Former lawmaker Mindy Greiling is her son Jim’s staunchest advocate. Since he was diagnosed with schizoaffective disorder in 1999, she’s done everything in her power to help him get the mental health support he needs, find a place to live and a job that keeps his troubled mind occupied.
As a 10-term member of the Minnesota House of Representatives, Greiling authored and advocated for legislation supporting individuals who care for loved ones with mental illness. And when COVID-19 hit, she and her husband invited Jim — recovering from a hard breakup with his girlfriend — to move in with them in their Roseville home.
This position of motherly advocacy meant that Greiling, when in her role as board president of NAMI Ramsey County learned about medical studies reporting that people with schizophrenia are the second most likely after the elderly to die if infected with COVID-19, knew that she had to jump into action.
She got online and began searching for groups around the world that were advocating for people with schizophrenia to be added to the list of individuals eligible for early vaccination. Her searches were mostly fruitless.
She visited an online schizophrenia support forum, hoping to make connections with other people who were working to get their loved ones with schizophrenia vaccination priority status.
“I put a question up there to ask if anyone knew that COVID-19 is especially dangerous for people with schizophrenia, and if they knew of organizations that are advocating around that,” Greiling said. “A couple of people from the U.S. responded, saying no one here is doing anything. I was astounded that no one was organizing the parents.”
Some countries, Greiling learned, including Denmark, Germany, the Netherlands and the United Kingdom, were allowing people with severe mental illness to be vaccinated earlier, but the movement hasn’t caught fire stateside.
This reality felt particularly frustrating for Greiling, author of the memoir “Fix What You Can: Schizophrenia and a Lawmaker’s Fight for Her Son.” She said she wants Jim — and others like him — to be eligible for the vaccine, because their lives are on the line.
“I think it is blatant discrimination that people with schizophrenia are passed over. I think some people consider them to be throwaway people.”
In late February, citing the same studies that alerted Greiling to this issue, NAMI Minnesota urged Gov. Tim Walz’s office and the Minnesota Department of Health (MDH) to consider people with schizophrenia and members of the mental health workforce for priority status for COVID vaccination.
Sue Abderholden, NAMI Minnesota’s executive director, said that as a group, people with schizophrenia need vocal advocates who can speak directly to those in positions of authority. This research, she said, pointed to serious risk of death for a marginalized group that often does not have power or influence.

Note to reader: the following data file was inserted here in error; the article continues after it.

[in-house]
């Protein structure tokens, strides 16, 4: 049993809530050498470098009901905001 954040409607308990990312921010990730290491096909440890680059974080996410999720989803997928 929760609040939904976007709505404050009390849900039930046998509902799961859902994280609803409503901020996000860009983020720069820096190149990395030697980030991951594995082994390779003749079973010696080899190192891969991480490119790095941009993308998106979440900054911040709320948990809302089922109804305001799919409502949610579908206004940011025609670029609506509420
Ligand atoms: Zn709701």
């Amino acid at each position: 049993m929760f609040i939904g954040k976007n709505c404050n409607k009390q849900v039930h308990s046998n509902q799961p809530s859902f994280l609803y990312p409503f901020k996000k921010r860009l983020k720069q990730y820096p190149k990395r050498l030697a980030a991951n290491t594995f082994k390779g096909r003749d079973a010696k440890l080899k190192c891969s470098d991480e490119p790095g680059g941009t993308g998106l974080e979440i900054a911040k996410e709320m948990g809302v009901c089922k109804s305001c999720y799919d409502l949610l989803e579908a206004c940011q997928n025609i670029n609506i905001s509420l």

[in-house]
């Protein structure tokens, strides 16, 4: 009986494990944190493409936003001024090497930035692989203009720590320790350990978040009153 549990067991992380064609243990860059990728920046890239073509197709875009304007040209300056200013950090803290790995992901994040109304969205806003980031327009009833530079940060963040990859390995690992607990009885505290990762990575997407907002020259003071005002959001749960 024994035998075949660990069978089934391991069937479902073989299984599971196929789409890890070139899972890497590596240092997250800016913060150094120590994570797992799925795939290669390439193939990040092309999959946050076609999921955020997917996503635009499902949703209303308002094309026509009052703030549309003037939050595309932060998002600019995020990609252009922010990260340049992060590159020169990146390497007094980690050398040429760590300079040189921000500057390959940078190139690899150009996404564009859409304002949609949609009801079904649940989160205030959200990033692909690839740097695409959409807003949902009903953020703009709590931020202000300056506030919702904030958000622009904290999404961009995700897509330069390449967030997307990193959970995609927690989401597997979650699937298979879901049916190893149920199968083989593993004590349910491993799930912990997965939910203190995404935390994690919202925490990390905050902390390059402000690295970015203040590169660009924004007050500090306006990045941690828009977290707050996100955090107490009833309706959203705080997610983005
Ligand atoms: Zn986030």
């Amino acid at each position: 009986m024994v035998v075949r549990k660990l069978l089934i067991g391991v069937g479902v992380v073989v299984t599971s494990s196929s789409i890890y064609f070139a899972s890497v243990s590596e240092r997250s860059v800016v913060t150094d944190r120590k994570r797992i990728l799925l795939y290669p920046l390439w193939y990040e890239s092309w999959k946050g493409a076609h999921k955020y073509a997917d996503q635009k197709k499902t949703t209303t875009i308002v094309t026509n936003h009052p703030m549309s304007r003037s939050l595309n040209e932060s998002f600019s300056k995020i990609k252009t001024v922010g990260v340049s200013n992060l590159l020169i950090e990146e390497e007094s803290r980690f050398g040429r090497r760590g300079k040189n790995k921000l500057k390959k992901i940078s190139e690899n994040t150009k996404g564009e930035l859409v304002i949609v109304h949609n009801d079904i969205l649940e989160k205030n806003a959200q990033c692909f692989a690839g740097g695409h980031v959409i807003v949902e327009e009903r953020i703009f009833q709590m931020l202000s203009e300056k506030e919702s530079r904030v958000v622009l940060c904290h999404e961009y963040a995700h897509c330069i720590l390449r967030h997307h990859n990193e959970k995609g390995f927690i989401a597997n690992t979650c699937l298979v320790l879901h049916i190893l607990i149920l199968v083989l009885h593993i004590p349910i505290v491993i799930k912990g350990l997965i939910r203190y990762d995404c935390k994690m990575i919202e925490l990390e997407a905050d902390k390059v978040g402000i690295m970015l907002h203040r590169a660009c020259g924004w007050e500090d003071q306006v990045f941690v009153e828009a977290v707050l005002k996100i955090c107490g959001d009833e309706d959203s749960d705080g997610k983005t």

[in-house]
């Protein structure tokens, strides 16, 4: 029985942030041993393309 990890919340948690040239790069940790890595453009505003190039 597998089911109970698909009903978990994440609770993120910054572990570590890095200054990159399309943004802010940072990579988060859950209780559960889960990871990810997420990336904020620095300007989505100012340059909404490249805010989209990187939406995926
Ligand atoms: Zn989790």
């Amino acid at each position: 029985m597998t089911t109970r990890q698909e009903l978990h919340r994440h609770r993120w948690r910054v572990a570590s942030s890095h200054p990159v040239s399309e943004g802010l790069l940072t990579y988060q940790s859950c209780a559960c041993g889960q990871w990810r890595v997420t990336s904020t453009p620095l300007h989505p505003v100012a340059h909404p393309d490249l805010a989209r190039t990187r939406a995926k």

“I want to make sure that people with schizophrenia, even if we cannot convince the Department of Health to move them up on the vaccination list, will at least have someone to make sure they get vaccinated when they are eligible,” Abderholden said. “Most folks with schizophrenia don’t have family members like Mindy who are strong advocates for them.”
One of many
Abderholden would be the first to admit that staff at MDH have their hands full, that many groups around the state are already barraging them with requests to move their members up on the vaccine priority list. She admits she’s not optimistic that NAMI’s request will help give people like Jim Greiling priority status.
“We recognize that the real problem is there’s a shortage of vaccines,” Abderholden said. “We get that. I know the department has been using CDC guidelines and research to do their work, to make decisions about who gets priority — not the number of people who have been calling them.”
She said she wouldn’t want to trade places with MDH staff during this stressful time. But after reading the research, she and her colleagues at NAMI felt compelled to step forward make the case for individuals with schizophrenia.
“I’m not beating up the health department,” Abderholden said. “I wouldn’t want to be them right now: They are being forced to make really tough decisions. But I also want to make sure that family members of people with schizophrenia know that their loved ones are at higher risk of dying. And if there is any way for me to help them get vaccinated sooner, I’d like to do that.”
George M. Realmuto, professor emeritus of psychiatry at the University of Minnesota, believes that the risk of serious illness and death from COVID-19 infection is significant enough for people with schizophrenia that MDH should take NAMI Minnesota’s request seriously. People with the schizophrenia often have a combination of the comorbid conditions that already qualify them for vaccination priority, he said, but even those who do not are still at greater risk of negative results from infection with the virus.